William Gibson meditates on whether authors are human:

AUTHORS: ARE THEY HUMAN?

Perhaps not, “author” in current usage tending to mean something like “massively mediated writer”. Your “author”, then, being by definition somewhat of an idoru-construct.

Writers, however, are human. All too, in most cases, as becomes immediately evident on reading even a few literary biographies.

I think I was very fortunate, as a child, to love SF. SF was such a marginalized literature, in those days, that its writers enjoyed (if that’s the word) very little mediation. There was not much mechanism in place to magnify and distort the image of the SF writer, so that by a very early age (thirteen or so, actually) I think I understood that “writers” were actually just other humans. Who somehow wrote, and were then published.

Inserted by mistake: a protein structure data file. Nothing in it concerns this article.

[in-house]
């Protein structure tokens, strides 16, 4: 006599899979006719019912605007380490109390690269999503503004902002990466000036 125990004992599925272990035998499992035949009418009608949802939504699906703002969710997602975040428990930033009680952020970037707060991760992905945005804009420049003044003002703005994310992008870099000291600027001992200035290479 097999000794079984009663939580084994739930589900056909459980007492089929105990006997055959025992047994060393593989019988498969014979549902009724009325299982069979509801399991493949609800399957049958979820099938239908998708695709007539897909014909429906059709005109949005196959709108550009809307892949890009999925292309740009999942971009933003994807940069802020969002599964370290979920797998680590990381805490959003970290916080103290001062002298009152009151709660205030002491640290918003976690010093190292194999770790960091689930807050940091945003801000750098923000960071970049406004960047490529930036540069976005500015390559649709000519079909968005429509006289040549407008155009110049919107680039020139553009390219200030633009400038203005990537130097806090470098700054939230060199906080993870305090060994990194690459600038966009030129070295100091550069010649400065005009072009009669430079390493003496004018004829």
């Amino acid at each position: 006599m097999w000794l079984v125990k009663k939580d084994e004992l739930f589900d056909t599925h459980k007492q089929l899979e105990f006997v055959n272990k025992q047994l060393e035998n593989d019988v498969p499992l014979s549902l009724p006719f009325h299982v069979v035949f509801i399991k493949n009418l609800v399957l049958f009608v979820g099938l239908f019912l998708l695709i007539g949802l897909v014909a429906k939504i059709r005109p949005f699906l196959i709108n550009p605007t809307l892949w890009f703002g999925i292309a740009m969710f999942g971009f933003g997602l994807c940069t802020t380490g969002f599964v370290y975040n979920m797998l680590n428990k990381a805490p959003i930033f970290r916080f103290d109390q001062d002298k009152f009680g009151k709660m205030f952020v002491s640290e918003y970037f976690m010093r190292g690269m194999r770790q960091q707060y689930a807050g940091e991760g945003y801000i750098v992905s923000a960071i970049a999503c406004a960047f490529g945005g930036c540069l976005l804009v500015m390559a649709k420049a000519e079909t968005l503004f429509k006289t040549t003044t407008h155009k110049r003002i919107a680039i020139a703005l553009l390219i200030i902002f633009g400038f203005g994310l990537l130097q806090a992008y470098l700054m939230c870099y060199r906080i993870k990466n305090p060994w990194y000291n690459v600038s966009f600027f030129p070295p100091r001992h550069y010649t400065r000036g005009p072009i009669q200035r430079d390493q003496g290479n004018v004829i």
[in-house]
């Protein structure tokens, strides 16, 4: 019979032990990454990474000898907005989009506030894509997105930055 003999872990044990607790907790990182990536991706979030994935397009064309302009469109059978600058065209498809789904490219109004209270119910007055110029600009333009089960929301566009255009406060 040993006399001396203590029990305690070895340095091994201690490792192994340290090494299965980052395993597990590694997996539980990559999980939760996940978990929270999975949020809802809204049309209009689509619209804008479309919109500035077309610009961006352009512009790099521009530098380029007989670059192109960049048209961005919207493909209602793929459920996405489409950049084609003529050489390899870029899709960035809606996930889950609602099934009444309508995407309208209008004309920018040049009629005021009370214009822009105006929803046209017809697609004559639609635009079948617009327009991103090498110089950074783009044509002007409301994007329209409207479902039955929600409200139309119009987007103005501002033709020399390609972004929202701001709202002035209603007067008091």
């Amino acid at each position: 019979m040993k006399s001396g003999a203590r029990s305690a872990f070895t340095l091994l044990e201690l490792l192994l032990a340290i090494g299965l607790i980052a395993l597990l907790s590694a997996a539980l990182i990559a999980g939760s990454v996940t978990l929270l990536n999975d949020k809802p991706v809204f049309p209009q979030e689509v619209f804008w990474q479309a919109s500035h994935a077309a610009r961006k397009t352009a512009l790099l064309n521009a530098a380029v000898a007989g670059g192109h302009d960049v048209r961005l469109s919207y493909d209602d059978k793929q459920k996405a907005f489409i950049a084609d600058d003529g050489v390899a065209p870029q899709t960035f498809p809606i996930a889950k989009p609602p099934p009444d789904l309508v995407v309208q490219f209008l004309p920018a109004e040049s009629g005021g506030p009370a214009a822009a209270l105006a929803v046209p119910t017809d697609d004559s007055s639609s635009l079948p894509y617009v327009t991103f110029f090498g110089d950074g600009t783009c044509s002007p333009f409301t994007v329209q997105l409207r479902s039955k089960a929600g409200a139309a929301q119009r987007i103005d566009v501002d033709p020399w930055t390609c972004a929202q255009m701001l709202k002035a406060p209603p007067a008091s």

The exception to this, for me, for quite a while, was William Burroughs, a writer sufficiently ambivalent about being human that one could easily imagine he wasn’t.

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